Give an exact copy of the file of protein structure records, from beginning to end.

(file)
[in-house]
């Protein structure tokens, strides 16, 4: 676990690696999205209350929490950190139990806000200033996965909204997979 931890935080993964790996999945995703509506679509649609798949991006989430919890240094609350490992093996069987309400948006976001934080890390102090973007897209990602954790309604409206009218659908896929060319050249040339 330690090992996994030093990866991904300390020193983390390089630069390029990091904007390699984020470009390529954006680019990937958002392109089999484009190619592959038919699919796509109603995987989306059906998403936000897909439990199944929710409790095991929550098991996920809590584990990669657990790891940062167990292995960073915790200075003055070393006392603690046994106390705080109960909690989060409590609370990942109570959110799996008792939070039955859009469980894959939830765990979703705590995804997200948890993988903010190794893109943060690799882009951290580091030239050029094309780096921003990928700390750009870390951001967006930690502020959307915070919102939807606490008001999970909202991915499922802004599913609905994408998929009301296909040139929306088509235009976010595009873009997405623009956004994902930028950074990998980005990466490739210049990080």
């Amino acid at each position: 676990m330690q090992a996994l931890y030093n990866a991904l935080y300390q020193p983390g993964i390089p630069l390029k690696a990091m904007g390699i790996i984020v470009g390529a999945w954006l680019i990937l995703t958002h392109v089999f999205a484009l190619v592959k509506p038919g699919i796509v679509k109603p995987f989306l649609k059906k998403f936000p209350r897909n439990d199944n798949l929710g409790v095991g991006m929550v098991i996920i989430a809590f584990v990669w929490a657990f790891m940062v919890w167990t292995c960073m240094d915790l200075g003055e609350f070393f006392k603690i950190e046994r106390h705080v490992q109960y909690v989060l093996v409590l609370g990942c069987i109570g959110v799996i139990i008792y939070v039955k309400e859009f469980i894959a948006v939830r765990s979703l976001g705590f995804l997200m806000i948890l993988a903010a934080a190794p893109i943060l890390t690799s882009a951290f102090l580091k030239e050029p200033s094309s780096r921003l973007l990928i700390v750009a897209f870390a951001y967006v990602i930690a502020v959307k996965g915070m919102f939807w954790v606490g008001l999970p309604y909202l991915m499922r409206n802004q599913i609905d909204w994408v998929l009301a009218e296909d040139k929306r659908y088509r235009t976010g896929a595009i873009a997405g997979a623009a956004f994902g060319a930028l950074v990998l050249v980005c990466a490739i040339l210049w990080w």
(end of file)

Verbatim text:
[in-house]
């Protein structure tokens, strides 16, 4: 676990690696999205209350929490950190139990806000200033996965909204997979 931890935080993964790996999945995703509506679509649609798949991006989430919890240094609350490992093996069987309400948006976001934080890390102090973007897209990602954790309604409206009218659908896929060319050249040339 330690090992996994030093990866991904300390020193983390390089630069390029990091904007390699984020470009390529954006680019990937958002392109089999484009190619592959038919699919796509109603995987989306059906998403936000897909439990199944929710409790095991929550098991996920809590584990990669657990790891940062167990292995960073915790200075003055070393006392603690046994106390705080109960909690989060409590609370990942109570959110799996008792939070039955859009469980894959939830765990979703705590995804997200948890993988903010190794893109943060690799882009951290580091030239050029094309780096921003990928700390750009870390951001967006930690502020959307915070919102939807606490008001999970909202991915499922802004599913609905994408998929009301296909040139929306088509235009976010595009873009997405623009956004994902930028950074990998980005990466490739210049990080």
């Amino acid at each position: 676990m330690q090992a996994l931890y030093n990866a991904l935080y300390q020193p983390g993964i390089p630069l390029k690696a990091m904007g390699i790996i984020v470009g390529a999945w954006l680019i990937l995703t958002h392109v089999f999205a484009l190619v592959k509506p038919g699919i796509v679509k109603p995987f989306l649609k059906k998403f936000p209350r897909n439990d199944n798949l929710g409790v095991g991006m929550v098991i996920i989430a809590f584990v990669w929490a657990f790891m940062v919890w167990t292995c960073m240094d915790l200075g003055e609350f070393f006392k603690i950190e046994r106390h705080v490992q109960y909690v989060l093996v409590l609370g990942c069987i109570g959110v799996i139990i008792y939070v039955k309400e859009f469980i894959a948006v939830r765990s979703l976001g705590f995804l997200m806000i948890l993988a903010a934080a190794p893109i943060l890390t690799s882009a951290f102090l580091k030239e050029p200033s094309s780096r921003l973007l990928i700390v750009a897209f870390a951001y967006v990602i930690a502020v959307k996965g915070m919102f939807w954790v606490g008001l999970p309604y909202l991915m499922r409206n802004q599913i609905d909204w994408v998929l009301a009218e296909d040139k929306r659908y088509r235009t976010g896929a595009i873009a997405g997979a623009a956004f994902g060319a930028l950074v990998l050249v980005c990466a490739i040339l210049w990080w």